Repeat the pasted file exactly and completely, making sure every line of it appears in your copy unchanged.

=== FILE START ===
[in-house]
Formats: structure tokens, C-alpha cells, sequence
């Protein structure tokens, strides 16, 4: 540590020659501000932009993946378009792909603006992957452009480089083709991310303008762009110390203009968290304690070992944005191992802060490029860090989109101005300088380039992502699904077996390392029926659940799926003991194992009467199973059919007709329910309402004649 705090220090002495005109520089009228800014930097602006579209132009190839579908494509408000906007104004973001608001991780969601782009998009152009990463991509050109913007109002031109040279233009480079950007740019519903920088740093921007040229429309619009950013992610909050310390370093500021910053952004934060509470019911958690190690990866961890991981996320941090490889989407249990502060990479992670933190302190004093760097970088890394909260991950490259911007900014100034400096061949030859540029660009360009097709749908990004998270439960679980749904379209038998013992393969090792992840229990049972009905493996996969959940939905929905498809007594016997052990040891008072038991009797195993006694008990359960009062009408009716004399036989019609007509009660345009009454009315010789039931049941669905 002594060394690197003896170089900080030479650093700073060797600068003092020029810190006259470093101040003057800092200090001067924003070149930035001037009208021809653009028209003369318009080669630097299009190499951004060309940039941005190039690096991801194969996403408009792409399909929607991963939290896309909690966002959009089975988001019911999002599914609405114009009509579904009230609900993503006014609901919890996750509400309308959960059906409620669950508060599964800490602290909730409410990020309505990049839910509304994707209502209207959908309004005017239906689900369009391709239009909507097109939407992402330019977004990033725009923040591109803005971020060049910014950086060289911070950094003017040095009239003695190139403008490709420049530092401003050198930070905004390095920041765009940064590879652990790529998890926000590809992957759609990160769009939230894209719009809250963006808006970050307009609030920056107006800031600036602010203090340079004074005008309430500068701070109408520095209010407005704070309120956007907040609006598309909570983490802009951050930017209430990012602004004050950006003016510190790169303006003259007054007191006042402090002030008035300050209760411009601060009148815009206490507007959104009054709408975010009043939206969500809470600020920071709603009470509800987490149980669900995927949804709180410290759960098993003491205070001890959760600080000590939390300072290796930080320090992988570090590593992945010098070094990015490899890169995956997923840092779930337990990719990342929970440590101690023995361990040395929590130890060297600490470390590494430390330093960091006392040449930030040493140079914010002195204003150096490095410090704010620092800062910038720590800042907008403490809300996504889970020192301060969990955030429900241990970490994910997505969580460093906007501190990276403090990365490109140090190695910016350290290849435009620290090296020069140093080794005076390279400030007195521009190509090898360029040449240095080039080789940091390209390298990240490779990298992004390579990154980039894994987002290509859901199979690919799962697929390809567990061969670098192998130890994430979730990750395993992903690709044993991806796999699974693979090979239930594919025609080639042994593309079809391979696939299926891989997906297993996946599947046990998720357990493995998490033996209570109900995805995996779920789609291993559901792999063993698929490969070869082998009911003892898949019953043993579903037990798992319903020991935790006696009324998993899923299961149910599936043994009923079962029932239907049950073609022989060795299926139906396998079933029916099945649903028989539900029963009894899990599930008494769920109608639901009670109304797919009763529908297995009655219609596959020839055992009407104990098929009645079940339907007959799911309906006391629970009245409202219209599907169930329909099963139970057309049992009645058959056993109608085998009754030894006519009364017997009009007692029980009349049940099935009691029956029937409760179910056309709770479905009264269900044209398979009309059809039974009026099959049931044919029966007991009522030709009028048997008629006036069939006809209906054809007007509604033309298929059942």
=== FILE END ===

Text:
[in-house]
Formats: structure tokens, C-alpha cells, sequence
């Protein structure tokens, strides 16, 4: 540590020659501000932009993946378009792909603006992957452009480089083709991310303008762009110390203009968290304690070992944005191992802060490029860090989109101005300088380039992502699904077996390392029926659940799926003991194992009467199973059919007709329910309402004649 705090220090002495005109520089009228800014930097602006579209132009190839579908494509408000906007104004973001608001991780969601782009998009152009990463991509050109913007109002031109040279233009480079950007740019519903920088740093921007040229429309619009950013992610909050310390370093500021910053952004934060509470019911958690190690990866961890991981996320941090490889989407249990502060990479992670933190302190004093760097970088890394909260991950490259911007900014100034400096061949030859540029660009360009097709749908990004998270439960679980749904379209038998013992393969090792992840229990049972009905493996996969959940939905929905498809007594016997052990040891008072038991009797195993006694008990359960009062009408009716004399036989019609007509009660345009009454009315010789039931049941669905 002594060394690197003896170089900080030479650093700073060797600068003092020029810190006259470093101040003057800092200090001067924003070149930035001037009208021809653009028209003369318009080669630097299009190499951004060309940039941005190039690096991801194969996403408009792409399909929607991963939290896309909690966002959009089975988001019911999002599914609405114009009509579904009230609900993503006014609901919890996750509400309308959960059906409620669950508060599964800490602290909730409410990020309505990049839910509304994707209502209207959908309004005017239906689900369009391709239009909507097109939407992402330019977004990033725009923040591109803005971020060049910014950086060289911070950094003017040095009239003695190139403008490709420049530092401003050198930070905004390095920041765009940064590879652990790529998890926000590809992957759609990160769009939230894209719009809250963006808006970050307009609030920056107006800031600036602010203090340079004074005008309430500068701070109408520095209010407005704070309120956007907040609006598309909570983490802009951050930017209430990012602004004050950006003016510190790169303006003259007054007191006042402090002030008035300050209760411009601060009148815009206490507007959104009054709408975010009043939206969500809470600020920071709603009470509800987490149980669900995927949804709180410290759960098993003491205070001890959760600080000590939390300072290796930080320090992988570090590593992945010098070094990015490899890169995956997923840092779930337990990719990342929970440590101690023995361990040395929590130890060297600490470390590494430390330093960091006392040449930030040493140079914010002195204003150096490095410090704010620092800062910038720590800042907008403490809300996504889970020192301060969990955030429900241990970490994910997505969580460093906007501190990276403090990365490109140090190695910016350290290849435009620290090296020069140093080794005076390279400030007195521009190509090898360029040449240095080039080789940091390209390298990240490779990298992004390579990154980039894994987002290509859901199979690919799962697929390809567990061969670098192998130890994430979730990750395993992903690709044993991806796999699974693979090979239930594919025609080639042994593309079809391979696939299926891989997906297993996946599947046990998720357990493995998490033996209570109900995805995996779920789609291993559901792999063993698929490969070869082998009911003892898949019953043993579903037990798992319903020991935790006696009324998993899923299961149910599936043994009923079962029932239907049950073609022989060795299926139906396998079933029916099945649903028989539900029963009894899990599930008494769920109608639901009670109304797919009763529908297995009655219609596959020839055992009407104990098929009645079940339907007959799911309906006391629970009245409202219209599907169930329909099963139970057309049992009645058959056993109608085998009754030894006519009364017997009009007692029980009349049940099935009691029956029937409760179910056309709770479905009264269900044209398979009309059809039974009026099959049931044919029966007991009522030709009028048997008629006036069939006809209906054809007007509604033309298929059942």